The film: It takes itself a bit too seriously. It’s very watchable and I loved the subtle twist, but not a film I could care too much about.
The performance: I am not objective enough as to not give bonus points for the coolness of the performance. Never had Julianne looked better on screen: she is sensual, sexual and eventually a tragic figure. There are scenes where she just looks away silently and I am mesmerized and a bit fascinated, just like the jealous lover. The emotional scenes are properly played and sold to the viewers, but as I hinted it’s mostly about the mood her acting and her presence create. The performance is believable despite the lack of a real backstory and she is the only touch of interesting in quite of a boring film. I approved.
The role: Annette plays Carolyn Burnham, a highly ambitious real-estate agent with professional problems and an unhappy marriage.
The film: I was a bit doubtful about watching it again after 15+ years, but I enjoyed it quite a lot. The screenplay does the job and it’s beautifully directed.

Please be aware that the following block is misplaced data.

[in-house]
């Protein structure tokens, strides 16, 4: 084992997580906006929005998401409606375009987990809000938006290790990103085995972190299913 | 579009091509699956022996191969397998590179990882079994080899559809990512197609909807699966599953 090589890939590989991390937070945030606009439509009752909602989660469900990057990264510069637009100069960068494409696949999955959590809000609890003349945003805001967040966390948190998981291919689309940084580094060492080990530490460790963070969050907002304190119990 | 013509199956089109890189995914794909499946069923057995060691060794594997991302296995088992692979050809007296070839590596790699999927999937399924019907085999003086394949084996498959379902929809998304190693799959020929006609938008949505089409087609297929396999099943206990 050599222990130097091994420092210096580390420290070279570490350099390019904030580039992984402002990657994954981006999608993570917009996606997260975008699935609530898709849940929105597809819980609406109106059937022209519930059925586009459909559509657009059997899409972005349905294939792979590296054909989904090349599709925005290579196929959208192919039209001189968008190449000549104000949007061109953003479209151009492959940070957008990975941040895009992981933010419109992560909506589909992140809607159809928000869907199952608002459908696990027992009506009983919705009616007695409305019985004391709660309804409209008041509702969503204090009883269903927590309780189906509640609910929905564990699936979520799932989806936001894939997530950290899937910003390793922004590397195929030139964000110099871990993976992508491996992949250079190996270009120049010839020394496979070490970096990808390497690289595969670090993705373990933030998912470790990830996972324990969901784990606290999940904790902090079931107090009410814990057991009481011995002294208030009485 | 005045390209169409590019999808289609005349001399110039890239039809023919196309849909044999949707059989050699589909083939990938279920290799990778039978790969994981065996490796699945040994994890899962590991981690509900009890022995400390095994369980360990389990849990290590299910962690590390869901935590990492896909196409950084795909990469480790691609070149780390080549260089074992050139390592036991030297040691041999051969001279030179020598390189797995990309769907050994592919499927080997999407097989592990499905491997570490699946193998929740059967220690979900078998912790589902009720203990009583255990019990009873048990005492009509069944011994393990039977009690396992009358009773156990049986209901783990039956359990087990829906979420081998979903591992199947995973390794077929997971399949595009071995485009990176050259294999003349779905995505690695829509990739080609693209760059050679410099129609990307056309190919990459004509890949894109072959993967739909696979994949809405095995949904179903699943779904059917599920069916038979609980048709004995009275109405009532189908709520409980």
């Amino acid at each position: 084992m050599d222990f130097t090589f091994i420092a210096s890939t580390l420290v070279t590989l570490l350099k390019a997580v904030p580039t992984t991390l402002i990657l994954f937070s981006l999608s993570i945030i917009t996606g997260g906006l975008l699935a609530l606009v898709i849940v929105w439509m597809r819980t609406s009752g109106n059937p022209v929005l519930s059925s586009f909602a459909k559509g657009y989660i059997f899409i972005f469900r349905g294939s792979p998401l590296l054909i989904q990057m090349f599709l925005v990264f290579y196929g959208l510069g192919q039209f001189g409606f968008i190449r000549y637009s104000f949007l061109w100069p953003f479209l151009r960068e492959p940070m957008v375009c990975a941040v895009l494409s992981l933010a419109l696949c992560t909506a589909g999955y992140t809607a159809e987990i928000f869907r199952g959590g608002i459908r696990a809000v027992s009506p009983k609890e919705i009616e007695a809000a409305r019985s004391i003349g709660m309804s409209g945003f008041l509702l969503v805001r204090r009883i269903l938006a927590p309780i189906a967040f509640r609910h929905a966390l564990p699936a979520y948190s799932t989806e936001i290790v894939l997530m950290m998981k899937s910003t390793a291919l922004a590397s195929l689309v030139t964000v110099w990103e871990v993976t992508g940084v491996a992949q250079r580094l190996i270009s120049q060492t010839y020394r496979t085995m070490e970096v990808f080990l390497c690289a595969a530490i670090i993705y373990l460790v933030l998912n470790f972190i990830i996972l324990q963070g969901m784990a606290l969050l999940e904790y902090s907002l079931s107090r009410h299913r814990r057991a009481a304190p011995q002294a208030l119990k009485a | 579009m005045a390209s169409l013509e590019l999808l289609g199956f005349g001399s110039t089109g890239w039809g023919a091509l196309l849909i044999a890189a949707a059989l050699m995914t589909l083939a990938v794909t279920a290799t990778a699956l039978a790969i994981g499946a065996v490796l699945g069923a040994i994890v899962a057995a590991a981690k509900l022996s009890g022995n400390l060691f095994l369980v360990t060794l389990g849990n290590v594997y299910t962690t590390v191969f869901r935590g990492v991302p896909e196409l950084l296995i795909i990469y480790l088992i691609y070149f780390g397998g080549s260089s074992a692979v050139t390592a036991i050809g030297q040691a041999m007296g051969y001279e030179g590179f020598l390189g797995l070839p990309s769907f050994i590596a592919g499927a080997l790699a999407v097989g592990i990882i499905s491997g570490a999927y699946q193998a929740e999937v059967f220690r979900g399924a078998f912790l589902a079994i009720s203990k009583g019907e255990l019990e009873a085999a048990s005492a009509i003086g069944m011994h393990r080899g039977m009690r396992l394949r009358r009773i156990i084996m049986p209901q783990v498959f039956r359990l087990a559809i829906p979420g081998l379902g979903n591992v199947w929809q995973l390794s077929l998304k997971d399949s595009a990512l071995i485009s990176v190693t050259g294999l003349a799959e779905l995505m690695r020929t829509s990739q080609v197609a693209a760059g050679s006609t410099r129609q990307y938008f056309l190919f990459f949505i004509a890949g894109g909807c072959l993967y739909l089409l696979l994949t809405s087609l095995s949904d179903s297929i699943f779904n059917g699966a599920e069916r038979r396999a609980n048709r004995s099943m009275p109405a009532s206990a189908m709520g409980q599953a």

The performance: It’s no easy task playing the bad cop in a relationship, especially when the film is focused on your male co-star. Adding to the problem, the character is quite uncool, uptight and not very likeable. So while I can’t love the performance, I like the comedic route that Annette is going for – sure, there are dramatic facts and scenes to care about, and they’re played quite well, but what I appreciated the most were the unintentional comedic tones she chose for the character, that it all fits the film’s requirements and that it’s quite the solid work. But this is not a scene-stealing performance and her co-star steals the spotlight.
The role: Janet plays Mary Jo Walker, a woman going from one town and bad relationship to another, bringing her teenage daughter along the way.
The film: Very simple, very basic, kind of forgettable. Not much to it beyond the leading performance.